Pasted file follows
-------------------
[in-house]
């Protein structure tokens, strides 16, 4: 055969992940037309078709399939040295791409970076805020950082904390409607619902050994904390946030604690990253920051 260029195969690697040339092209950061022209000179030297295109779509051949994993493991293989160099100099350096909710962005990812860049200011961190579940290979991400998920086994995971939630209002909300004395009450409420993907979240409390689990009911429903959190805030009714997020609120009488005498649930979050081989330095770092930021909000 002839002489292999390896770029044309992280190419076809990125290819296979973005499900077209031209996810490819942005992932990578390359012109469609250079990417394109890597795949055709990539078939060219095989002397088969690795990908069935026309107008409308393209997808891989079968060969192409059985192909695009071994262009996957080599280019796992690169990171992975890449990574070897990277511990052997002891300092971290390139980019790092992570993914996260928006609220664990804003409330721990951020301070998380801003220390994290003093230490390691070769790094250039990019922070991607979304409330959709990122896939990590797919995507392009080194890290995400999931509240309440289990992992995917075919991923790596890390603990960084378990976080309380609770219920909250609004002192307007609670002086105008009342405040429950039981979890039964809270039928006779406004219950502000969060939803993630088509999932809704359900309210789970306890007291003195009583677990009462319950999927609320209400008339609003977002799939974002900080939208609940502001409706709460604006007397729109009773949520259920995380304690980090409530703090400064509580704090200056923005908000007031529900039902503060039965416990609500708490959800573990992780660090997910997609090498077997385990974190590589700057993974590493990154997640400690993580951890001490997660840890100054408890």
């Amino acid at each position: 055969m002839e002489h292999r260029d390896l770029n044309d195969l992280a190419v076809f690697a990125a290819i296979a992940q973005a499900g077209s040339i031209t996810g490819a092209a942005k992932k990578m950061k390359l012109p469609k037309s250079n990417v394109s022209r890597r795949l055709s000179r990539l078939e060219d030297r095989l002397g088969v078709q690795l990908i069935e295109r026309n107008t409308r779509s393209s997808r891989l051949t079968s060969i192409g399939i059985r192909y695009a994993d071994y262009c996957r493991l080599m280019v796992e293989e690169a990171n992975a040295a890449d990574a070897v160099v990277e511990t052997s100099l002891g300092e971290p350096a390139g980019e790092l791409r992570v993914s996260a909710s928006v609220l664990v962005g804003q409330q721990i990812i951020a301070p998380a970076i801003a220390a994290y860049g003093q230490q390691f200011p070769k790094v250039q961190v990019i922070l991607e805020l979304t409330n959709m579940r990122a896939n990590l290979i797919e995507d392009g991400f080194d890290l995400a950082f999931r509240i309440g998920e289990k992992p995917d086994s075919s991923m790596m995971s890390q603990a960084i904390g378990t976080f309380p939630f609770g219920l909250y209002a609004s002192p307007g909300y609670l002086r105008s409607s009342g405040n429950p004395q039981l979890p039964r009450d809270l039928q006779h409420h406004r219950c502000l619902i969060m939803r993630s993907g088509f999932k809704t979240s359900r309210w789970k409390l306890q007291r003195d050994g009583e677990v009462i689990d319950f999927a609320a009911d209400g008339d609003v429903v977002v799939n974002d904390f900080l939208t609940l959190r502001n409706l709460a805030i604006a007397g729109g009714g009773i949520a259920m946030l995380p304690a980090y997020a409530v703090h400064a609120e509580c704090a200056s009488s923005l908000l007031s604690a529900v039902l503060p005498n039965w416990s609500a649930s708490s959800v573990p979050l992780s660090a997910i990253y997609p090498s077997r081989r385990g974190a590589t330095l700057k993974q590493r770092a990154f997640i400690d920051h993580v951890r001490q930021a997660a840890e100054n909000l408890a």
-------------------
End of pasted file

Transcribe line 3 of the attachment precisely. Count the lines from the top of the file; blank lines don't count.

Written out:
């Amino acid at each position: 055969m002839e002489h292999r260029d390896l770029n044309d195969l992280a190419v076809f690697a990125a290819i296979a992940q973005a499900g077209s040339i031209t996810g490819a092209a942005k992932k990578m950061k390359l012109p469609k037309s250079n990417v394109s022209r890597r795949l055709s000179r990539l078939e060219d030297r095989l002397g088969v078709q690795l990908i069935e295109r026309n107008t409308r779509s393209s997808r891989l051949t079968s060969i192409g399939i059985r192909y695009a994993d071994y262009c996957r493991l080599m280019v796992e293989e690169a990171n992975a040295a890449d990574a070897v160099v990277e511990t052997s100099l002891g300092e971290p350096a390139g980019e790092l791409r992570v993914s996260a909710s928006v609220l664990v962005g804003q409330q721990i990812i951020a301070p998380a970076i801003a220390a994290y860049g003093q230490q390691f200011p070769k790094v250039q961190v990019i922070l991607e805020l979304t409330n959709m579940r990122a896939n990590l290979i797919e995507d392009g991400f080194d890290l995400a950082f999931r509240i309440g998920e289990k992992p995917d086994s075919s991923m790596m995971s890390q603990a960084i904390g378990t976080f309380p939630f609770g219920l909250y209002a609004s002192p307007g909300y609670l002086r105008s409607s009342g405040n429950p004395q039981l979890p039964r009450d809270l039928q006779h409420h406004r219950c502000l619902i969060m939803r993630s993907g088509f999932k809704t979240s359900r309210w789970k409390l306890q007291r003195d050994g009583e677990v009462i689990d319950f999927a609320a009911d209400g008339d609003v429903v977002v799939n974002d904390f900080l939208t609940l959190r502001n409706l709460a805030i604006a007397g729109g009714g009773i949520a259920m946030l995380p304690a980090y997020a409530v703090h400064a609120e509580c704090a200056s009488s923005l908000l007031s604690a529900v039902l503060p005498n039965w416990s609500a649930s708490s959800v573990p979050l992780s660090a997910i990253y997609p090498s077997r081989r385990g974190a590589t330095l700057k993974q590493r770092a990154f997640i400690d920051h993580v951890r001490q930021a997660a840890e100054n909000l408890a």